• The Abstract paragraph should NOT be indented. It should start flush-left at the left margin


References Page

Here are some tips for formatting the Refernces page.

  • The References page should always begin on a separate page
  • The word References should be bolded and centered at the top of the pageHanging Indent
  • The entire page should be double-spaced just like the rest of the paper
  • References should be in alphabetical order by the author's last name.  If there is no author, use the title of the source
  • All citations on the References page should use a hanging indent.

The hanging indent function can be found by clicking on Layout and then the Paragraph button.  Drop down the Special menu and choose Hanging.

Sample References Page:

Sample References Page



Formatting Citations

There are two different types of citations.

In-text citations

APA follows the author-date method. The author's last name and the year of publication should appear in the text. If there is no author, use the title of the source instead.

  • Two authors: (Wegener & Petty, 1994)
  • Three or more authors: (Taylor et al., 2018)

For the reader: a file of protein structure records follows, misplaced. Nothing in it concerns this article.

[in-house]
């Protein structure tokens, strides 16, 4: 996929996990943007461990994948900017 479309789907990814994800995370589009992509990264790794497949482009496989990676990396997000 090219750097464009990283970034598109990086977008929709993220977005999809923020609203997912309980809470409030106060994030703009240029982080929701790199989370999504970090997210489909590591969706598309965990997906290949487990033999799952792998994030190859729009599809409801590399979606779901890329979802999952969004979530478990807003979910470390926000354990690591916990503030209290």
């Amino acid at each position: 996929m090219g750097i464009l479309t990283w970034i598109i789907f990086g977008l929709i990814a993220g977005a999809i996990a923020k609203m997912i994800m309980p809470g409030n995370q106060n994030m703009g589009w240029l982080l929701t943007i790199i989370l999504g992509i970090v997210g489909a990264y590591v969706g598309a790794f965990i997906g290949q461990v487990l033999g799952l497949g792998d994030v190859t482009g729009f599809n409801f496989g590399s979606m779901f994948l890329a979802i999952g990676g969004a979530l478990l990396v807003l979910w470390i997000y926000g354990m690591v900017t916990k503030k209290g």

• Paraphrasing material instead of directly quoting information is preferred
  • If you have a page number you should include it in the in-text citation: (Park, 2015, p. 41)
  • You have two options for in-text citations:
    • you can put the in-text citation at the end of the sentence before the period like this: The Maine lobster industry is struggling due to rising sea levels and water temperature changes (Park, 2015).
    • you can use a signal phrase and include the in-text citation in the sentence like this: According to Park (2015), the Maine lobster industry is struggling due to rising sea levels and water temperature changes.
  • Signal phrase verb examples: claims, argues, suggests, writes, mentions, describes, comments, and notes

Reference citations

Examples of the most commonly cited sources:


Price, D. (2018, March 23). Laziness does not exist. Medium.

     Retrieved March 18, 2020,


Journal Article